Detective/Mystery Novels in Current Day New York?
July 8, 2014 1:28 PM   Subscribe

A little while back I stumbled upon a detective novel (Losers Live Longer) that takes place in 2009 NYC and utilizes actual city streets, restaurants, bars, etc. The writing was pretty average, but the book kept me constantly aware of the protagonist's location (oftentimes cross-streets). The real-world geography of areas I knew well really sucked me into the world and engaged me on another level than the narrative alone. Are there any other good detective or mystery novels that use post-2000s (or, better yet, post-2010) New York accurately?

I've also gotten a kick out of watching Bored to Death, which is similarly great about using real-world locations of places around Manhattan and Brooklyn that I'm familiar with, in the version of the city that I've known as a fairly recent transplant. I see a very different city in the fiction of earlier depictions of New York.

Last time I asked for a fairly narrow book suggestion from everyone I got a ton of great ones, so I'm hoping lightning can strike twice again. Thanks!
posted by gregoryg to Media & Arts (13 answers total) 13 users marked this as a favorite
Two very different books, but: Franzen's Motherless Brooklyn and Pynchon's Bleeding Edge.
posted by Bromius at 1:37 PM on July 8, 2014 [2 favorites]

Lawrence Block has been writing a couple of series (Matthew Scudder, Bernie Rhodenbarr) for years in NYC, including fairly recently, and a few standalone post-9/11 novels.
posted by Etrigan at 1:38 PM on July 8, 2014 [2 favorites]

I like Gabriel Cohen's Jack Leightner series for this reason. Julia Dahl's Invisible City is also good. I don't love Linda Fairstein's books quite as much but they also have a high level of verisimilitude.
posted by ferret branca at 1:49 PM on July 8, 2014

Dick Wolf of TV's Law & Order fame has been writing a contemporary detective series which takes place in NYC. The series specifically uses post-9/11 espionage and counter-terrorism themes.
posted by fuse theorem at 1:49 PM on July 8, 2014

Not mystery, but comic caper: almost all the John Dortmunder books by Donald Westlake take place in NYC, and are very specific about their NYC details. There's even a long-running gag about a driver who always insists on telling people exactly what route he took to arrive, and what route he had planned to take, and what route he should have taken instead... The series starts in 1970, but the last five were written post-2000. You might want to read the older ones anyway, because they are hilarious — the gold standard for comic crime novels.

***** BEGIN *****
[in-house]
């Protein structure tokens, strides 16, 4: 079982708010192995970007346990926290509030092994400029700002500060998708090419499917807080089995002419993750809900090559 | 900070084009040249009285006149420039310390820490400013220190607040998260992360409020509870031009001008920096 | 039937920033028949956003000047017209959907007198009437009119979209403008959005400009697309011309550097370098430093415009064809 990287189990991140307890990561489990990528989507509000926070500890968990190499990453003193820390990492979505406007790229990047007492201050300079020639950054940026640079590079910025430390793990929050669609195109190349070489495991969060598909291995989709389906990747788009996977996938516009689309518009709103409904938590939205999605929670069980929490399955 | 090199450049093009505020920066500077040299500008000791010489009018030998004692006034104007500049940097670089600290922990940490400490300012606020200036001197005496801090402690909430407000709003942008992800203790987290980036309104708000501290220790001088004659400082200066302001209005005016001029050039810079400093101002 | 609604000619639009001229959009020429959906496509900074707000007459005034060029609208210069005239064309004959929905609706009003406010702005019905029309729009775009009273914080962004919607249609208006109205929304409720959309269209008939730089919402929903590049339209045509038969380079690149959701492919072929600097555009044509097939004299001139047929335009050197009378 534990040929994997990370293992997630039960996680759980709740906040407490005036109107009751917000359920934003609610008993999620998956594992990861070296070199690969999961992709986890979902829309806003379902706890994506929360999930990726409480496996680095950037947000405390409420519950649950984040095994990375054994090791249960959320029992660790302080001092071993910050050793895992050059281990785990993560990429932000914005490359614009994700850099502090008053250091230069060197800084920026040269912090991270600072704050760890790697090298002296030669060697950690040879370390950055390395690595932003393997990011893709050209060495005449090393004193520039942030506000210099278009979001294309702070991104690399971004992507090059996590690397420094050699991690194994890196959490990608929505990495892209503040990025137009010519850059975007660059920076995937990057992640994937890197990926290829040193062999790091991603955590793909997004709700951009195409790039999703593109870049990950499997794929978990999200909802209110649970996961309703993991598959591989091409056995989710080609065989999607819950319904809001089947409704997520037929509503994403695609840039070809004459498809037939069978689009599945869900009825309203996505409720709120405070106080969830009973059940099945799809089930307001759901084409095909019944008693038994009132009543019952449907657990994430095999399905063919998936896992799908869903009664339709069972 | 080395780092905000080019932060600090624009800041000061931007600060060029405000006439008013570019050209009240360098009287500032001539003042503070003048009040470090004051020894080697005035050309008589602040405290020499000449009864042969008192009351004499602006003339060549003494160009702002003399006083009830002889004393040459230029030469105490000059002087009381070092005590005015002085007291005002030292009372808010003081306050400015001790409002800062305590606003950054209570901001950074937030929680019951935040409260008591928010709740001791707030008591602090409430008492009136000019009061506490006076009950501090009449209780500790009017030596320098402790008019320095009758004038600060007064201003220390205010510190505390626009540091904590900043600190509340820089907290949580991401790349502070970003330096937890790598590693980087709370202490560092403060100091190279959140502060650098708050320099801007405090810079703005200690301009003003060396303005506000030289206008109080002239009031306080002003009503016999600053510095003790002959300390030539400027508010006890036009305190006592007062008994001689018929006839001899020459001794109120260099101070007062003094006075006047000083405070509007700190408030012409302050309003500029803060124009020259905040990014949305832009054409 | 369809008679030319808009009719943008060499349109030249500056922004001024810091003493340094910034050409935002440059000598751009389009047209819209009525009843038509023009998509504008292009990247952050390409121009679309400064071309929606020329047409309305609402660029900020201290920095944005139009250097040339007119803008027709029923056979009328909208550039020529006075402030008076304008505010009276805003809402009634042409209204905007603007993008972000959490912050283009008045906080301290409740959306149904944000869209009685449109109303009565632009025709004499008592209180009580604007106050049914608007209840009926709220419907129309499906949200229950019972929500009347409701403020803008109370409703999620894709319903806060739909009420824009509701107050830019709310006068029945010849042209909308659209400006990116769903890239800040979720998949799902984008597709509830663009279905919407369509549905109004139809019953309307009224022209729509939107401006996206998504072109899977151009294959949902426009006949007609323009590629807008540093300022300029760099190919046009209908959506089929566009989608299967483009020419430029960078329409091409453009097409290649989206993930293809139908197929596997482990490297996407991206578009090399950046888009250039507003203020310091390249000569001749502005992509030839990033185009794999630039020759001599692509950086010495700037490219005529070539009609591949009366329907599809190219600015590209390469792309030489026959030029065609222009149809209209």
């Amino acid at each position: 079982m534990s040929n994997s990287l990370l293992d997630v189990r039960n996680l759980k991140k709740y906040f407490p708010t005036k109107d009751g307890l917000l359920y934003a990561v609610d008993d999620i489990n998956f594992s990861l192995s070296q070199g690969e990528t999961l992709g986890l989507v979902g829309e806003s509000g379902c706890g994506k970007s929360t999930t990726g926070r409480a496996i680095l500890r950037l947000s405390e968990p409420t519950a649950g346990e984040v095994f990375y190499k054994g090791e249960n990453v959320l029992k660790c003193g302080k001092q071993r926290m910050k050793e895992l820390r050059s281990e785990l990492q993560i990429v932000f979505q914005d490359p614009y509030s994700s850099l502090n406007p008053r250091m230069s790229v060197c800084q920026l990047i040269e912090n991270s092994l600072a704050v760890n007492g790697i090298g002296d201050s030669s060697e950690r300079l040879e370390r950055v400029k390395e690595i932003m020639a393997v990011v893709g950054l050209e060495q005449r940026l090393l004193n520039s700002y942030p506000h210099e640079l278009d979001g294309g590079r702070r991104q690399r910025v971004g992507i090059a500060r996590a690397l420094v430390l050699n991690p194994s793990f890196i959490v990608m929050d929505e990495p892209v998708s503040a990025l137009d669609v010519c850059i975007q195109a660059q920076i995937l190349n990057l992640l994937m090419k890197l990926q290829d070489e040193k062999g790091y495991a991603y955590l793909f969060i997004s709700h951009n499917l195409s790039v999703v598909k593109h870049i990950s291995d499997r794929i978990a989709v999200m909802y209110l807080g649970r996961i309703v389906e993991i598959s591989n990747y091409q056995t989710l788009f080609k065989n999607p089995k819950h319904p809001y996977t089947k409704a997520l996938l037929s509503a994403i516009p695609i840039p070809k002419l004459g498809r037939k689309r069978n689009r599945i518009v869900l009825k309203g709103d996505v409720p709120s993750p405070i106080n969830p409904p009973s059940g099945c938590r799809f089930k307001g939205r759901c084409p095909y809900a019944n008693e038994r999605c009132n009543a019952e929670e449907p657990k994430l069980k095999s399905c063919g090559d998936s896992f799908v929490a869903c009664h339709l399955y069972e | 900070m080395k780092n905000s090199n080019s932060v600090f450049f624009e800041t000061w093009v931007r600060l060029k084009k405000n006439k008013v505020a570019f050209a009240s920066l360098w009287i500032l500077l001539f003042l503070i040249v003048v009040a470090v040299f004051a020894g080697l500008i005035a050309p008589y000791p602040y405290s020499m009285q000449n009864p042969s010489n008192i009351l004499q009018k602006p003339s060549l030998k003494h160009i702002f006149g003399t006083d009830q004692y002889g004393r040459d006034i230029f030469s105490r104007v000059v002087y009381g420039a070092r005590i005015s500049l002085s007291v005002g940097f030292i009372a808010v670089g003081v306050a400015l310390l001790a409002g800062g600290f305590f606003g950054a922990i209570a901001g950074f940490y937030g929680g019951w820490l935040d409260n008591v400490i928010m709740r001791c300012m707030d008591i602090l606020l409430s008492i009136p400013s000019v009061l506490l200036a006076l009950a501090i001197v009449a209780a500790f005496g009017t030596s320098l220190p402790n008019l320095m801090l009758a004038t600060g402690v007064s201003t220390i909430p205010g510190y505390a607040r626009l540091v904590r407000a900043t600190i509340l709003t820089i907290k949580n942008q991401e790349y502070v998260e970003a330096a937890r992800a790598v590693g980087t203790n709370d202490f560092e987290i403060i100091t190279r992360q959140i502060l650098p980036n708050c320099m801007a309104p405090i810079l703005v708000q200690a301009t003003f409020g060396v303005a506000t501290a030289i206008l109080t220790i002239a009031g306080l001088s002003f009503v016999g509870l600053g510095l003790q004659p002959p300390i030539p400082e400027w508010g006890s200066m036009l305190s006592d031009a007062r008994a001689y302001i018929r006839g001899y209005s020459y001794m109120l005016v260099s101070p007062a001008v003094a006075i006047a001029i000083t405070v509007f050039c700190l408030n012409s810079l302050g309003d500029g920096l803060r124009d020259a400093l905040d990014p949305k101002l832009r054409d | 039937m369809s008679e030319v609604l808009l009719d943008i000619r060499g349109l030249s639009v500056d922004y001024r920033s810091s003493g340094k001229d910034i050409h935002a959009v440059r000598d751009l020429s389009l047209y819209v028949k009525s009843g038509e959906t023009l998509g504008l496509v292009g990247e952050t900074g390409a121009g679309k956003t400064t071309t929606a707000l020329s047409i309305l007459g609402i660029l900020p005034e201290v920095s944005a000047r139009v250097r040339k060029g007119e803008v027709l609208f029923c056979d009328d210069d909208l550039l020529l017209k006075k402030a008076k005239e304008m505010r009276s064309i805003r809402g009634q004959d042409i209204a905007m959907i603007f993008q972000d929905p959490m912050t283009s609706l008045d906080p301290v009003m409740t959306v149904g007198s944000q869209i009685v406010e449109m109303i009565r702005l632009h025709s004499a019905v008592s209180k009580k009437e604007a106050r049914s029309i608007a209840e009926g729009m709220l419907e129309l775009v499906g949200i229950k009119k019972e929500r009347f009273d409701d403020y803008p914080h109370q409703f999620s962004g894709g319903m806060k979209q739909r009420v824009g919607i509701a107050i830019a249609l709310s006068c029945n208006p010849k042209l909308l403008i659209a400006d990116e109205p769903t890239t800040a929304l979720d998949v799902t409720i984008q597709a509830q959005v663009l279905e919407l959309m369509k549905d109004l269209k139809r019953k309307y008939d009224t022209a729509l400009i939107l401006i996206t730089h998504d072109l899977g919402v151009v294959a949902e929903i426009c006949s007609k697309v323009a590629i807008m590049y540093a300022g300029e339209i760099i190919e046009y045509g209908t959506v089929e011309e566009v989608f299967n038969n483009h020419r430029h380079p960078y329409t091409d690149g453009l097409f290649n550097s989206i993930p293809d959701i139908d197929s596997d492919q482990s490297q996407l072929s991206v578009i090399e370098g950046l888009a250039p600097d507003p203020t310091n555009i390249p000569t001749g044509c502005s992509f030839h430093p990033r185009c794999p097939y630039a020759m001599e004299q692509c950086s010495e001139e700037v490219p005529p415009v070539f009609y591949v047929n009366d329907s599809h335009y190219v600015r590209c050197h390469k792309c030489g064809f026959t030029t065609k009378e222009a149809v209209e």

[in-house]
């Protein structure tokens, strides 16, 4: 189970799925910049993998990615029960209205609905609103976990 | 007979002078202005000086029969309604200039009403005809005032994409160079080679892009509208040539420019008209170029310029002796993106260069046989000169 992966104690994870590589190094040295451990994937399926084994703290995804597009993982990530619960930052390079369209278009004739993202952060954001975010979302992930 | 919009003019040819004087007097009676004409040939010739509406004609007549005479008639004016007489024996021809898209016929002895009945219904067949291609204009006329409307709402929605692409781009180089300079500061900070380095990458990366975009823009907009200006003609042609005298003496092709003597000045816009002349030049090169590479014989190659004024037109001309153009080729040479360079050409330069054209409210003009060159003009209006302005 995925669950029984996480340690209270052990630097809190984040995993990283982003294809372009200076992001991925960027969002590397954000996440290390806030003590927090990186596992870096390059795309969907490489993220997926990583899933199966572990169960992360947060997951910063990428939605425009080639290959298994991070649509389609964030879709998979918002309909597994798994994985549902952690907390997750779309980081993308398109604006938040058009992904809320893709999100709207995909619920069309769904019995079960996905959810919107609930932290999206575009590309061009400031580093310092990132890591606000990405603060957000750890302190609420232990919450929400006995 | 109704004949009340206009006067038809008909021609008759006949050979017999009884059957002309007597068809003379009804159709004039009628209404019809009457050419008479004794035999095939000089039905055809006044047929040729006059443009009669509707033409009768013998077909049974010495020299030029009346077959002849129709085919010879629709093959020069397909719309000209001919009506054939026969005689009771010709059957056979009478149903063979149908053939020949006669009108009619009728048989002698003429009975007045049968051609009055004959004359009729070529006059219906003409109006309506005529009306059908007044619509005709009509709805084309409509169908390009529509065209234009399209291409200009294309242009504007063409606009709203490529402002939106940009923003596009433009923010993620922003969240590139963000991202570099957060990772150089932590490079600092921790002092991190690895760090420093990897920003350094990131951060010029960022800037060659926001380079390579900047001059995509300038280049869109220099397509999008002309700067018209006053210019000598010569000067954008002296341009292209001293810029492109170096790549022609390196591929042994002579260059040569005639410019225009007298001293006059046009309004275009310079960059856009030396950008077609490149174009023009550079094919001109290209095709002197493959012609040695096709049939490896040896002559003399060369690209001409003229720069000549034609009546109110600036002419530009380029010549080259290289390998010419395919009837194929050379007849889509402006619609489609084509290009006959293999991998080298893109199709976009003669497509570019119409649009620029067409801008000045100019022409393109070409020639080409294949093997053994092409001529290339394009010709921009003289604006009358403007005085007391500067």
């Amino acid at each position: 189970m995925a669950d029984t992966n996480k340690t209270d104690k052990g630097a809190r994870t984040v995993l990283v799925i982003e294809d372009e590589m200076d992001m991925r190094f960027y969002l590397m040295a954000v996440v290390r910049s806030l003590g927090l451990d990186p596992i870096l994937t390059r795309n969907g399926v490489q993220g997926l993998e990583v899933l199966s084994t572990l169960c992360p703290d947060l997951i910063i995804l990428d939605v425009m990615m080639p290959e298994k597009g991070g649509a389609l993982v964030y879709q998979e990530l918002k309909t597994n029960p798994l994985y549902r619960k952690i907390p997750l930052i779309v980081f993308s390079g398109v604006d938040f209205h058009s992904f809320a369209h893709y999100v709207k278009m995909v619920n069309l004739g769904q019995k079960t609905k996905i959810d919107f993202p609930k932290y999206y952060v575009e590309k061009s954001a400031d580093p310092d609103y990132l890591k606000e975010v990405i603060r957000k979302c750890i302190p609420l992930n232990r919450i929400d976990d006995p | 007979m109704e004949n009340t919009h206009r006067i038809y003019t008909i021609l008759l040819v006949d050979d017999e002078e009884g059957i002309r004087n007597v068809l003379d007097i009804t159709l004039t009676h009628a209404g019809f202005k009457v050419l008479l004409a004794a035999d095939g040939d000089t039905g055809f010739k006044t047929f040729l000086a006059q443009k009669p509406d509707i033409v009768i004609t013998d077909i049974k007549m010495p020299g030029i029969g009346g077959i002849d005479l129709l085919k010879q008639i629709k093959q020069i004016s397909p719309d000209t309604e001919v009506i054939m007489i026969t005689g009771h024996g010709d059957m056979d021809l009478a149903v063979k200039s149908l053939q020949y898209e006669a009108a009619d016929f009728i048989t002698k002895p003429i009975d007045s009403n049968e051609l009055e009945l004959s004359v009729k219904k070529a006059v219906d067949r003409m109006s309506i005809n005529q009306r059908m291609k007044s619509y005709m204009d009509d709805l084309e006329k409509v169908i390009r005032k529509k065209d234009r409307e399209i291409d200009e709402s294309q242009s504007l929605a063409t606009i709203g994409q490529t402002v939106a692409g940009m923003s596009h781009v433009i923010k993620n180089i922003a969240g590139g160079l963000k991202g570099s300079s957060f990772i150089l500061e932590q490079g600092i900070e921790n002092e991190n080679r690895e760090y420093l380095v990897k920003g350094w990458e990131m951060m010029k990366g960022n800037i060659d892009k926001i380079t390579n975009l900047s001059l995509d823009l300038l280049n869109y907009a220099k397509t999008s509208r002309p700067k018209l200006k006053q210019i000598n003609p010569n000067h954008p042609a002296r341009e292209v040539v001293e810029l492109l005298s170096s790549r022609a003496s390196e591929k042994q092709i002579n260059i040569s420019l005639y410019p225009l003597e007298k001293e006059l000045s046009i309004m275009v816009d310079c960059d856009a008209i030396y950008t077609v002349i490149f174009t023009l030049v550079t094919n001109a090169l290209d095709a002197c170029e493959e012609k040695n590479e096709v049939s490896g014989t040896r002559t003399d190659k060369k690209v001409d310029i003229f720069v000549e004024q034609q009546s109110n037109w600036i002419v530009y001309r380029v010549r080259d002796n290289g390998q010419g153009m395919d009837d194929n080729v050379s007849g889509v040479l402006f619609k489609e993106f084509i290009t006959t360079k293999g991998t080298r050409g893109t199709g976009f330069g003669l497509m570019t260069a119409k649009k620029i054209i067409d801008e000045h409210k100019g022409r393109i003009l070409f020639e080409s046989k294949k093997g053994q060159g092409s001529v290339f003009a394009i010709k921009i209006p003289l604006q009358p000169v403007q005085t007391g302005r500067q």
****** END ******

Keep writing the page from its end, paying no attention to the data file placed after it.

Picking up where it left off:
posted by ubiquity at 2:20 PM on July 8, 2014 [1 favorite]

Motherless Brooklyn is by Jonathan Lethem, but I'll second it as being a good novel. I don't actually know NYC, so I can't speak for that part.

Cornelia Read seems to do a great job with location/atmosphere in her books that are set in areas I know, so I'll assume she does just as well in the one she set in NYC, Invisible Boy. However, it is set in the 1980s (even though it was written only a few years ago).

Carol O'Connell's Mallory detective novels also feel very atmospheric.
posted by Kriesa at 2:22 PM on July 8, 2014

Also, going out on a bit of a limb here, but the first book in Andrew Vachss's excellent, hard-boiled-with-a-heart Burke series was set in NYC, and was very specific about geographical details. That was written in 1985, and I haven't read the rest of the series, but the last seven books in the series are post-2000, and I am guessing that Burke stayed in NYC, and that Vachss (who still lives there) kept up with the geographical detail.
posted by ubiquity at 2:29 PM on July 8, 2014

Oracle Night, by Paul Auster, from 2003. It's a mystery that subverts its own concept while still following the genre's conventions, and it's amazingly gripping.
posted by lesli212 at 2:31 PM on July 8, 2014

My friend Alafair Burke writes a series about a 13th Precinct detective named Ellie Hatcher that details neighborhoods and their bars and restaurants. The new one, All Day And A Night, is just out.

Also, don't hate me, but the Nikki Heat books by "Richard Castle" (ghostwritten as a tie-in to the TV series Castle) are set in NYC as well and actually pretty good!
posted by nicwolff at 3:56 PM on July 8, 2014 [1 favorite]

Lee Child's "Jack Reacher" novels are sometimes in New York, and Child has some specific knowledge of geography. In particular, books 10 "The Hard Way" and 13 "Gone Tomorrow" are set mostly in New York.
posted by Sunburnt at 5:38 PM on July 8, 2014

Oh wow, you totally need to read Visitation Street by Ivy Pochoda. Takes place in gentrifying Red Hook.
posted by scratch at 5:57 PM on July 8, 2014

Not strictly a mystery novel - though a mysterious event drives much of the plot - but The Brooklyn Follies by Paul Auster, which I just finished, scratched that geographic itch for me. It's mostly set in the year 2000, so far enough back that the city feels somewhat different, but still recognizable.

Motherless Brooklyn is definitely a detective novel, and it's definitely geographically accurate, but it's set in the 1990s, with numerous flashbacks to the main character's childhood in the 70s/80s. It didn't quite feel like a novel about contemporary New York to me.
posted by breakin' the law at 12:33 AM on July 9, 2014

The Ruby Murphy mysteries by Maggie Estep feature/describe the Coney Island part of Brooklyn and the area around Belmont Racetrack, if you are looking for something non-Manhattan.
posted by 8dot3 at 10:24 AM on July 9, 2014

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